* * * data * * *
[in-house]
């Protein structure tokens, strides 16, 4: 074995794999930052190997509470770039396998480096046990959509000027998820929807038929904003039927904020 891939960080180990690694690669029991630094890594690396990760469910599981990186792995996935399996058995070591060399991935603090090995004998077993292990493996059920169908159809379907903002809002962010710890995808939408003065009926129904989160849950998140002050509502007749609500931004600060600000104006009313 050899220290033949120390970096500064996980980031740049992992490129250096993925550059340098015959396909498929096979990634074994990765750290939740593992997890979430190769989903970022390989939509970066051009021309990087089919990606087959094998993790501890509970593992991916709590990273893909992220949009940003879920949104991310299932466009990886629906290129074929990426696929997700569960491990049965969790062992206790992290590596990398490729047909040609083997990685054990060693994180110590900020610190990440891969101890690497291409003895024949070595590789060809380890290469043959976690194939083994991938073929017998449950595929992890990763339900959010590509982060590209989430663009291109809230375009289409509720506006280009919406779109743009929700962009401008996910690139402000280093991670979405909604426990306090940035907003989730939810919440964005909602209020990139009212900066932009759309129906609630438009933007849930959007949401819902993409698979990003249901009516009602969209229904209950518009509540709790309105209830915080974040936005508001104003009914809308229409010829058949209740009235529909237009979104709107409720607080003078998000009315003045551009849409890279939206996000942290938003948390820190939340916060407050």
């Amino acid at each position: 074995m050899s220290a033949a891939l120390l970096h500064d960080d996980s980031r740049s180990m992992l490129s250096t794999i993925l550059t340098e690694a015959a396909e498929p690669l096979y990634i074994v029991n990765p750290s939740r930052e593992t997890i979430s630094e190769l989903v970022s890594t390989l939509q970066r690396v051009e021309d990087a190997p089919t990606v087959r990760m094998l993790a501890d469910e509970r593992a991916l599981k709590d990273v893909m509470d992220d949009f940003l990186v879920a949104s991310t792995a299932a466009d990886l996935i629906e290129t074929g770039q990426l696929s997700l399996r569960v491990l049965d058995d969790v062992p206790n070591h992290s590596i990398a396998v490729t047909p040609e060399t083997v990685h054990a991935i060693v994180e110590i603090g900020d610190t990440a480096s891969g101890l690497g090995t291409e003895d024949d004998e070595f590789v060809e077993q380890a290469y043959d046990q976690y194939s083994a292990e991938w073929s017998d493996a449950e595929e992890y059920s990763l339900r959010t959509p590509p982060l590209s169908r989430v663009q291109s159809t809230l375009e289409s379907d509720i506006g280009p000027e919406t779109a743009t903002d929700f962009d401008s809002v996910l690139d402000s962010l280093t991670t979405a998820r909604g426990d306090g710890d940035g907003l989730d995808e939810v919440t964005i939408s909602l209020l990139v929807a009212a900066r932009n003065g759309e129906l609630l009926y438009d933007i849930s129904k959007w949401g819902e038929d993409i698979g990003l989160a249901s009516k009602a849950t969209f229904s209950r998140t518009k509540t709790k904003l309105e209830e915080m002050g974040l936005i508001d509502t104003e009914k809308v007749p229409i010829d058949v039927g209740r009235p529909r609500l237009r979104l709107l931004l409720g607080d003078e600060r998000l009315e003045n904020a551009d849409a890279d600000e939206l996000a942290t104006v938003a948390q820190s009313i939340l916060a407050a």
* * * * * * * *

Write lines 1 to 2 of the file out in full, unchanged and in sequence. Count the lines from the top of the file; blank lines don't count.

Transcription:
[in-house]
């Protein structure tokens, strides 16, 4: 074995794999930052190997509470770039396998480096046990959509000027998820929807038929904003039927904020 891939960080180990690694690669029991630094890594690396990760469910599981990186792995996935399996058995070591060399991935603090090995004998077993292990493996059920169908159809379907903002809002962010710890995808939408003065009926129904989160849950998140002050509502007749609500931004600060600000104006009313 050899220290033949120390970096500064996980980031740049992992490129250096993925550059340098015959396909498929096979990634074994990765750290939740593992997890979430190769989903970022390989939509970066051009021309990087089919990606087959094998993790501890509970593992991916709590990273893909992220949009940003879920949104991310299932466009990886629906290129074929990426696929997700569960491990049965969790062992206790992290590596990398490729047909040609083997990685054990060693994180110590900020610190990440891969101890690497291409003895024949070595590789060809380890290469043959976690194939083994991938073929017998449950595929992890990763339900959010590509982060590209989430663009291109809230375009289409509720506006280009919406779109743009929700962009401008996910690139402000280093991670979405909604426990306090940035907003989730939810919440964005909602209020990139009212900066932009759309129906609630438009933007849930959007949401819902993409698979990003249901009516009602969209229904209950518009509540709790309105209830915080974040936005508001104003009914809308229409010829058949209740009235529909237009979104709107409720607080003078998000009315003045551009849409890279939206996000942290938003948390820190939340916060407050």